Not to say the Nats don’t have some concerns: Strasburg has struggled a bit (but he’s also had awful run support; a meager 1.87 runs per game support average hence his 1-4 record with a 3.13 ERA). The defense has been awful and the team may have to be creative when it comes to dealing with Zimmerman’s deteriorating mental state with routine throws across the diamond. LaRoche’s slow start has helped contribute to a lot of their offensive woes in general. And Haren’s last outing only partly makes up for his first four stinkers.

    Basically the message is this; call me on August 1st after they run through the easy part of their schedule. If they go 20-7 in June nobody’s going to remember the fact that they went 13-14 in April.

    1. I swear Todd, I could write that the Nats are almost but noooottttt quite the best team in the history of the sport short of the 1927 Yankees and your reaction would be, “What?!? How can you say they’re not better than the 1927 Yankees?!?” and go into a 1500 word diatribe telling me that I’m wrong about something that I didn’t say.
      Where are you getting the idea that I have a vendetta against Davey? He was managing the Mets when they had their last extended run of success and were interesting. He’s a great manager. You’re only showing your ignorance when you compare Herzog to Johnson. Herzog, by all accounts including Keith Hernandez who played for both and had an extended feud with Herzog (they’re close now) said during their feud that Herzog was the best manager in baseball over his manager at the time, Johnson. Winning percentages without context for managers is a ludicrous argument. Do you think Joe Maddon is a good manager? One of baseball’s best? Well, his winning percentage is .515. Casey Stengel’s winning percentage was .508. Connie Mack’s .486. Tony LaRussa’s .536. Joe Torre’s .538 with three different teams to the playoffs, four WS wins, and six pennants. Does Johnson’s superior winning percentage make him better? Are they not historically great managers? The winning percentage doesn’t mean much when you just toss it out there to prove a nonexistent point.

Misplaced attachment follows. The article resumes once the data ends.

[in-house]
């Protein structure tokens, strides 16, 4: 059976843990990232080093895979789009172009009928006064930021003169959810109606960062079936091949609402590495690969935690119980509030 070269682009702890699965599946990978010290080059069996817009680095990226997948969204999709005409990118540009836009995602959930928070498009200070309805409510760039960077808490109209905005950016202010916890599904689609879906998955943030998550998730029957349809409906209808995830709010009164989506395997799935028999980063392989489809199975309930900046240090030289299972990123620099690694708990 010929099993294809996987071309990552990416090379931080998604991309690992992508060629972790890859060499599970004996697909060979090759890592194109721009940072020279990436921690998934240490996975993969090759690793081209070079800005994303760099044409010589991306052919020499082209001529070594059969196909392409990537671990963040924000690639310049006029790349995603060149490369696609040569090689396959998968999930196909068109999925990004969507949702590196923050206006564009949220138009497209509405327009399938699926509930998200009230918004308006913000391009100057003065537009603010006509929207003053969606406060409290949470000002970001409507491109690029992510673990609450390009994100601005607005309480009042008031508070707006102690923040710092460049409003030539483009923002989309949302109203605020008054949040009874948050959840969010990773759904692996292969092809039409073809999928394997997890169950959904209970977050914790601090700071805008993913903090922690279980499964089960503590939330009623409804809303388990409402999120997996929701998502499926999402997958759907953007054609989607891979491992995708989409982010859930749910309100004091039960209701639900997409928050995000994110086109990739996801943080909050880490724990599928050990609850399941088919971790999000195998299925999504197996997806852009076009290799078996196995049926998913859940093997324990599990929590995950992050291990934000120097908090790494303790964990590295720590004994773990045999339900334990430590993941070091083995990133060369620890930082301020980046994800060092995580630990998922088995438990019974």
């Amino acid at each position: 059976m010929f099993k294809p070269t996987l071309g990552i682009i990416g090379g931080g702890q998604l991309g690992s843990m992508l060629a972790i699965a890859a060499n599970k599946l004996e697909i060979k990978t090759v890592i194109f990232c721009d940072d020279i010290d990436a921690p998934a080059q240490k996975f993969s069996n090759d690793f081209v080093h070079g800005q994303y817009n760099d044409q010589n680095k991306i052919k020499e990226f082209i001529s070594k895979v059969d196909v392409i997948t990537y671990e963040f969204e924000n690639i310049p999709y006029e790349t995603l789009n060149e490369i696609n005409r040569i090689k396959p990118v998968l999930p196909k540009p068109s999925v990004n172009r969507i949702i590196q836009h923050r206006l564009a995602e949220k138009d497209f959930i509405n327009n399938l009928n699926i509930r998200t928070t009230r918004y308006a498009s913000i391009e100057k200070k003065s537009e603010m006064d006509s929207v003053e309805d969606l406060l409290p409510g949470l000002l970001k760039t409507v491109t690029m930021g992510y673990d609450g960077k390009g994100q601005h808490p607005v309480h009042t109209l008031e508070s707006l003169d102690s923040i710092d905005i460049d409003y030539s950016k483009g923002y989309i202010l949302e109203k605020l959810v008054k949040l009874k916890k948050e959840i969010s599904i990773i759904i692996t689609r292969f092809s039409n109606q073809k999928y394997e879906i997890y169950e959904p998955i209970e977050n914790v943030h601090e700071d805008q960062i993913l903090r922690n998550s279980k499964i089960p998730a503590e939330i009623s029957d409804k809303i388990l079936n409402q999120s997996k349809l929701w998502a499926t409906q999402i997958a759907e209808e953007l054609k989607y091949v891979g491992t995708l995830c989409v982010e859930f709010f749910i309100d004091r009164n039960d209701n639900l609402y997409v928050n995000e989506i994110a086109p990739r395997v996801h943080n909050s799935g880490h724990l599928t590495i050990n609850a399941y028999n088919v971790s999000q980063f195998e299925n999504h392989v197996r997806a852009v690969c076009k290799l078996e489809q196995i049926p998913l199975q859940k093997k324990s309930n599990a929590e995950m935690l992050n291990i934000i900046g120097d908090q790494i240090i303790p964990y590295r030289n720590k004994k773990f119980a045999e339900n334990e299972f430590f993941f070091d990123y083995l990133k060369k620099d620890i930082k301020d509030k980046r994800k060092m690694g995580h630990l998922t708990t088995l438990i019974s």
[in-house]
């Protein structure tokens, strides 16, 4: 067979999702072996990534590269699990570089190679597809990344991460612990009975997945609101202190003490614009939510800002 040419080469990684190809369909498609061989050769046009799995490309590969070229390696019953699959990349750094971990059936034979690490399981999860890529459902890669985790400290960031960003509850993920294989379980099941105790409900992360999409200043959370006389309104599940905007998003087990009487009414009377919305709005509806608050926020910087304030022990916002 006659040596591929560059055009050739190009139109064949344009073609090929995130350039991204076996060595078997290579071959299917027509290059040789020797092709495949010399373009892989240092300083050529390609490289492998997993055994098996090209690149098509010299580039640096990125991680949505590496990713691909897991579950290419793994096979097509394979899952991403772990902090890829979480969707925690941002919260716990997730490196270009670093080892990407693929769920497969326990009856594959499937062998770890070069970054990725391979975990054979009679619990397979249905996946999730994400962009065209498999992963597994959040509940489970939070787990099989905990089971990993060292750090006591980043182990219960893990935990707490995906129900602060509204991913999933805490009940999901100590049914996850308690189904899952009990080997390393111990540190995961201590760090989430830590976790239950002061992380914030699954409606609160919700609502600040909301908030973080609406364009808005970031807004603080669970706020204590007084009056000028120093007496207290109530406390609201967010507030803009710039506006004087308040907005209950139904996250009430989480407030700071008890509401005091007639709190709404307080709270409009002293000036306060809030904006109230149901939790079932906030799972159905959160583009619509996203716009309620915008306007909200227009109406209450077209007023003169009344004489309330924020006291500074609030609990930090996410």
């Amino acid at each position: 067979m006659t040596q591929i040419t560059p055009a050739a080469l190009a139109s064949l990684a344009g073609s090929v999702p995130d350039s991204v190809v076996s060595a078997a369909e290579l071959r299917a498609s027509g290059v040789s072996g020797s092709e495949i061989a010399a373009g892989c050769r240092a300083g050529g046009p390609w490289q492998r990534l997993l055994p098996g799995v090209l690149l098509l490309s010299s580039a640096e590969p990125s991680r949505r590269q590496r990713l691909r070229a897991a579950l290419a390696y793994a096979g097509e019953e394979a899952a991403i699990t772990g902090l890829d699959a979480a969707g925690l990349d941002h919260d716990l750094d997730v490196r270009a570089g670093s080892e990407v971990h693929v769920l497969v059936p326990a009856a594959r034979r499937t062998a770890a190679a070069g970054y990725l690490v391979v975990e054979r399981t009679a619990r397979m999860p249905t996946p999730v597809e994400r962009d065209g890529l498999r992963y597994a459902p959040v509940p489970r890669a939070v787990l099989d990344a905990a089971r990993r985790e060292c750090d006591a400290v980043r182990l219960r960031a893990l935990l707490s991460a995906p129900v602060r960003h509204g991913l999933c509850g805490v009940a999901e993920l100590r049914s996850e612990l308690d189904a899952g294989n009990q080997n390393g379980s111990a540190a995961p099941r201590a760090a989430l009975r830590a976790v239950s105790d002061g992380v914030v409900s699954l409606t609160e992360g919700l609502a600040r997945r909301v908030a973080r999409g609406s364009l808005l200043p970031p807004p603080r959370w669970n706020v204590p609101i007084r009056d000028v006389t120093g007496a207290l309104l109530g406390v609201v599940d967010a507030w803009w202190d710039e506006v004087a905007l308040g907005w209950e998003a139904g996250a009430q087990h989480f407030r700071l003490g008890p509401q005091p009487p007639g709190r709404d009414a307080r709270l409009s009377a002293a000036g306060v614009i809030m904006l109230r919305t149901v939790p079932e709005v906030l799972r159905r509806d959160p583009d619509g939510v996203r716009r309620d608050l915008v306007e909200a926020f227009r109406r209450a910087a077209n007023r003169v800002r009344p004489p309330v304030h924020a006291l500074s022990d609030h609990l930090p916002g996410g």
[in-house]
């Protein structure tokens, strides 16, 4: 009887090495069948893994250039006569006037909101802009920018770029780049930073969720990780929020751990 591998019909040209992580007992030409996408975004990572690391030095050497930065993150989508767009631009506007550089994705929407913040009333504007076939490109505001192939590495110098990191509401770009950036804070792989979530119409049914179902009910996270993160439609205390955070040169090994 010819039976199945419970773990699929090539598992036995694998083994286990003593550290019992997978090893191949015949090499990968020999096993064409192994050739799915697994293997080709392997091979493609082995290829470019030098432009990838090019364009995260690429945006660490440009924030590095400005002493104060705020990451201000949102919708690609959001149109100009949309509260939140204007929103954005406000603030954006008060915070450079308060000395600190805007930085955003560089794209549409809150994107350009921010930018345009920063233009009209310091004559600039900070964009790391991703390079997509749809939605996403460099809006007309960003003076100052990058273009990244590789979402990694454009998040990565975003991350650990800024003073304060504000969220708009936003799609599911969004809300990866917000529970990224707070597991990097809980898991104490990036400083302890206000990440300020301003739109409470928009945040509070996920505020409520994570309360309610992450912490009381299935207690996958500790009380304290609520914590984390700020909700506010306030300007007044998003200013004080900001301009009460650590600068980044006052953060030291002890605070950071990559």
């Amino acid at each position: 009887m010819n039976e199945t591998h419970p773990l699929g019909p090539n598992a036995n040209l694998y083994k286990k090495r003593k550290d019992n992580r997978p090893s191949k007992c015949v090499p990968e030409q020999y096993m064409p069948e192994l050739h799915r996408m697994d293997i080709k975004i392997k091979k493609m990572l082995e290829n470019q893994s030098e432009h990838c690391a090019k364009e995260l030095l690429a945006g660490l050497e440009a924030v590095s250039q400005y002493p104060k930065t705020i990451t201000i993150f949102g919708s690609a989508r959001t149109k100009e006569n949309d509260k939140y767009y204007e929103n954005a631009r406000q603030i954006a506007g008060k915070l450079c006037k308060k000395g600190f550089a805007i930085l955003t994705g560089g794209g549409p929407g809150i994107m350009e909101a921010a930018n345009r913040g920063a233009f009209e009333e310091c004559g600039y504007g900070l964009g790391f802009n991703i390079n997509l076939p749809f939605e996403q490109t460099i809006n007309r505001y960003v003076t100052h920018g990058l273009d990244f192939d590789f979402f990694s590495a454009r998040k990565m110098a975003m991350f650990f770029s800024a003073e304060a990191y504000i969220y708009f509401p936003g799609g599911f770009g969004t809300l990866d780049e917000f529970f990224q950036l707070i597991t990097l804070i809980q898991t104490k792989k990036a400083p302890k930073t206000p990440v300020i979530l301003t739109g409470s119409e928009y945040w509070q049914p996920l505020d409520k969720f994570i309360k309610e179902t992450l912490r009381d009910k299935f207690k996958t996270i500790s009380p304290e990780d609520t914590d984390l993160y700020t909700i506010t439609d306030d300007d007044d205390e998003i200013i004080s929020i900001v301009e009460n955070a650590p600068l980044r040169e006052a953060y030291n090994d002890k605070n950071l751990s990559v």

For years Mets fans wondered what it would’ve been like to have had someone like Herzog or Jim Leyland to rein in the wild boys on the 1980s team. Johnson lets his players play and veterans police the clubhouse. That’s his style and I’m not saying it’s wrong. Like the answer to an existential question, it just is. You didn’t live through the Mets’ late-season fades in 1987 and 1989 and their blown NLCS in 1988—all of which happened in large part because of the lack of discipline and attention to defense on those teams. Those were attributes the Cardinals had and won because of it.
      Where precisely did I say Werth should’ve been given the “take” sign? Oh, wait. I didn’t. Nor did I even imply it. All I said was that Werth was given the hit sign because that’s Davey’s style. Sometimes it works, sometimes it doesn’t. That time, it didn’t. And I also said that if Werth takes Rice deep, we’re not having the conversation and that it wasn’t the strategy that was the problem, but the result.
      This was a piece that was designed to say, “Don’t worry about the Nats.” Your over-the-top reaction is a “Methinks he doth protest too much” reply that’s making me think you are worried.
      All that aside, you shouldn’t be. Settle down. Try decaf.

  2. By all rights, the Mets should have won the division 1985-1989; they had the horses for it. They had the best pitcher in baseball (Gooden), who should have had a Hall of Fame career, and they had great starting pitching to back him up (Darling, Cone, Fernandez), a Hall of Fame catcher (Carter), a should be Hall of Fame first baseman (Hernandez), and Darryl Strawberry.

    I think Davey Johnson is an excellent manager, but he is not the kind of manager who could have done what Whitey did with the hands that Whitey was dealt. In 1987, Whitey won 95 games with a team whose best pitcher went 11-11 (Mathews). Whitey outmanaged Davey in the head-to-head games late in 1985 and 1987 — which must rank as two of the greatest pennant runs in baseball history, with a lot of dramatic moments (Strawberry’s HR off Ken Dayley for a 1-0 win in the 11th; Cedeno’s HR off Jesse Orosco for a 1-0 win in the 10th; John Tudor pitched 10 shutout innings in both games; Terry Pendleton’s game tying HR off Roger McDowell in the 9th at Shea) …

    1. I was at the Tudor-Gooden game.
      I agree with everything apart from Hernandez’s HOF cred. If he’d played well into his late-30 or made it to the big leagues as a productive player earlier, then he’d have the numbers to get in. Now, he’s completely borderline in the basest sense.